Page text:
Pete is at the far left, the one holding the camera. He’s our picture-taker and he records each execution, for legal purposes. He tends to focus rather intently on his work. Last March, when we all went out to shoot Martha Johnson for wearing a bright pink dress, Pete got attacked by a bear and his left leg was chewed off. Luckily, Ben had the rifle already loaded, otherwise we’d have had to find a new picture-taker. Pete also apparently lost all sensation in his groin area, too, so he’s able to use the side rail post to hold himself vertical without so much as a flinch. But he still takes a heck of a picture. By the way, we asked Bernice and Beatrice to butcher the bear, but they refused, and said some things we’d never heard from any woman before, or any man for that matter.
I’m seated toward the back, the one with the tea cup in my hand. Just moments before, the truck had stopped abruptly and I had spilled some boiling water into my lap. I was trying to hold still for the picture, but unlike Pete, I could feel pain in that region of my anatomy. Luke, the man with his feet on the wheel, thought it was funny, although he didn’t dare laugh or even smile. Louisa, the woman to my left, kept telling me I should try iced tea, a suggestion that annoyed me almost as much as the original scalding.
The man at the very back of the truck, the one wearing dark glasses, is Alice’s husband, Will. There were rumors that he was going to attempt something daring. He might try to rescue Alice, even kill Ben and take over the group. But we’d heard such things before. Ben may have been crazy, but he never stopped paying attention. If the rumors had made their way to our ears, they’d found his, too. Like I said, it was a strange group. We were like a family. We worked together, ate together, and traveled around together. We were inseparable. All you had to remember was a white shirt and a serious face and you knew these people would always be there. They would love you and stand by you forever. And one other thing you had to remember, of course, was that they’d kill you at the drop of a hat.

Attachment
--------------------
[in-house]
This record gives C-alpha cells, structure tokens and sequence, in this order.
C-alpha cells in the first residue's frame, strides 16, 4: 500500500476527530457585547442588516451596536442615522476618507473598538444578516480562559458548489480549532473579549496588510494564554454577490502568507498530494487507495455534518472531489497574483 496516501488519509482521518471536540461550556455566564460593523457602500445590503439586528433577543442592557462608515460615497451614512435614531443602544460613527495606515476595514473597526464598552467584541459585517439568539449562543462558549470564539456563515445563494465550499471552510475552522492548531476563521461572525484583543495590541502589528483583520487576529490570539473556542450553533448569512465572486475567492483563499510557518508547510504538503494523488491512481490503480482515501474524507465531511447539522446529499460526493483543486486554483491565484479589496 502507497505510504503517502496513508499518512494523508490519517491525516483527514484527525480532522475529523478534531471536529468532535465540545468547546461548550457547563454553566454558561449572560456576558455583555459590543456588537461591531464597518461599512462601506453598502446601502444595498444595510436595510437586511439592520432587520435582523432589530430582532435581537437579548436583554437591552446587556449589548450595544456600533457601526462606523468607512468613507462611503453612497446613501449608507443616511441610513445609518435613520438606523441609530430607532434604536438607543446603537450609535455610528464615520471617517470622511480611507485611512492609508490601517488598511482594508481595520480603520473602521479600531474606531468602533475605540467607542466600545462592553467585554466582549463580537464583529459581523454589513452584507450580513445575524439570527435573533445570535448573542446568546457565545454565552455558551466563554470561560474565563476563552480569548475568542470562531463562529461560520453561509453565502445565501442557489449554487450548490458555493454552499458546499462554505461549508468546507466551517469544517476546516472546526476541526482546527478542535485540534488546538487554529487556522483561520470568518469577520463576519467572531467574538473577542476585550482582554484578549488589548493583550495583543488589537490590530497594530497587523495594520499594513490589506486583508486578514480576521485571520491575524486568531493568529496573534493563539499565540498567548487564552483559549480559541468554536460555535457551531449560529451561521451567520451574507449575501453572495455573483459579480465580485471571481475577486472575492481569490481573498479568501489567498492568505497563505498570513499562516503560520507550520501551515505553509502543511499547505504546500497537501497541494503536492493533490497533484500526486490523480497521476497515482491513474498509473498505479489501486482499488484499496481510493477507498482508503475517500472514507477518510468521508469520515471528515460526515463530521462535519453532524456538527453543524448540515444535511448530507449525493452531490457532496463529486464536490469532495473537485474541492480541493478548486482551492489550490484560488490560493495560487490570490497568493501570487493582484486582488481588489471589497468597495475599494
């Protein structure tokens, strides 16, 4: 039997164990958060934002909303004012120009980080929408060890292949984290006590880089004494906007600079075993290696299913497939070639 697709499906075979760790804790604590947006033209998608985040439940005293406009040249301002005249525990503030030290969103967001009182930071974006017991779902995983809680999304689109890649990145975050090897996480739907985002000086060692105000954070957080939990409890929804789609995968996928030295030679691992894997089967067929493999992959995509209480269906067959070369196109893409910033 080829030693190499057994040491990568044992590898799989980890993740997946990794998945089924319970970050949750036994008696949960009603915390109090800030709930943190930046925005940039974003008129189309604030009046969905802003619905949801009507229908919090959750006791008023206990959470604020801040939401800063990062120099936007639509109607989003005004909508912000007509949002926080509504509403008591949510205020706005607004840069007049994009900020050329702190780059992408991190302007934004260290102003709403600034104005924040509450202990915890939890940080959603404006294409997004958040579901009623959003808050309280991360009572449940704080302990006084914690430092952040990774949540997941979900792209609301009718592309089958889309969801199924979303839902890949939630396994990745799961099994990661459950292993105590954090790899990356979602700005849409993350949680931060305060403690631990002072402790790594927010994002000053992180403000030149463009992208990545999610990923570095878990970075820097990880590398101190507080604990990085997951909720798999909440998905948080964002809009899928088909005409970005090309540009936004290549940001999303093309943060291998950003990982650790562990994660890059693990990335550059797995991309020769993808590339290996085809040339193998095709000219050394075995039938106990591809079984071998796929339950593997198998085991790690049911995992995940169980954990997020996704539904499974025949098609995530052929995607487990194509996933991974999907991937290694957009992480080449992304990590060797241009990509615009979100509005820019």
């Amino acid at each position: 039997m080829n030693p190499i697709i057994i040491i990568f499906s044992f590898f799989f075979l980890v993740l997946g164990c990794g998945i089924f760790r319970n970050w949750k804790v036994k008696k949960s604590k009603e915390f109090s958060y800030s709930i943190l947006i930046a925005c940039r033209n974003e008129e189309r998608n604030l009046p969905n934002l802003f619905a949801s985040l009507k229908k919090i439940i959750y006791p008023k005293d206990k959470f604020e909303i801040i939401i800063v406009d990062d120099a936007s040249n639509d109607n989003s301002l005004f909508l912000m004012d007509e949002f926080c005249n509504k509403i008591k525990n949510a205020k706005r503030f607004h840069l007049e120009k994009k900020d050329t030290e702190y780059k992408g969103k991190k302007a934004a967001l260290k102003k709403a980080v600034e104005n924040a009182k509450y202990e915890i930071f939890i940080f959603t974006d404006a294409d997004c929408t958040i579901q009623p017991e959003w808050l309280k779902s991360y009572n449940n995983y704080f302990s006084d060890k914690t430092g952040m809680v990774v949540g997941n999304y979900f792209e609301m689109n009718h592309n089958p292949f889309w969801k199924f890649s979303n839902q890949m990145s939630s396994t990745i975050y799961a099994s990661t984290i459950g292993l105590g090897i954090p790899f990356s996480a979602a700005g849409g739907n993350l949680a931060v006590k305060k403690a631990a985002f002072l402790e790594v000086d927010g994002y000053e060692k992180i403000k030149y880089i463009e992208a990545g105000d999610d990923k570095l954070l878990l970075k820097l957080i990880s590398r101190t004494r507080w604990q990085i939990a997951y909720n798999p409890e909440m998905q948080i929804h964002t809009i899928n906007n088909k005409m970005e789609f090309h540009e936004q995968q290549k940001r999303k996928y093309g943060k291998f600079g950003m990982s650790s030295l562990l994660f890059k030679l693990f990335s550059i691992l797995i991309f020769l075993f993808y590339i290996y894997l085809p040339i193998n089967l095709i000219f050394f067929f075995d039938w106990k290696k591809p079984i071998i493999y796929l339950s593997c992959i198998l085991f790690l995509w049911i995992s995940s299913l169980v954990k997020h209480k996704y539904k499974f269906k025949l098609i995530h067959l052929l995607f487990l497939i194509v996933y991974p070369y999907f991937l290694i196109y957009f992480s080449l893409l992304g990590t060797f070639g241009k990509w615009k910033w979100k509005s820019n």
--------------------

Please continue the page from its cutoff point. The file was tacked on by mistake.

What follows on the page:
* * * * *
The Whistle-Blower — by Priya
Shyamlal Boro didn’t see much in them, the firangi scoundrels. They were white-skinned devils, who brought the wrath of God on his land, his people, and his family – his home. He didn’t even find them worth his hatred.
They would have to pay for their sins, though. They would.
By 1835, Shyamlal Boro and the people of his community had succumbed. The Boros and the other tribes worked in their own ancestral fields for pittance to grow the latest discovery the English lords had made – the Assam Tea. It may have been a big conciliation, but it helped bring fish and rice to the plates, gave them roads and hospitals and schools. So what if most of the time these facilities had to be obtained through pleas and a compromised self-esteem? Some ran away to the then distant Guwahati to work as rickshaw pullers or sweepers or construction labourers, so that their children could study in the local schools.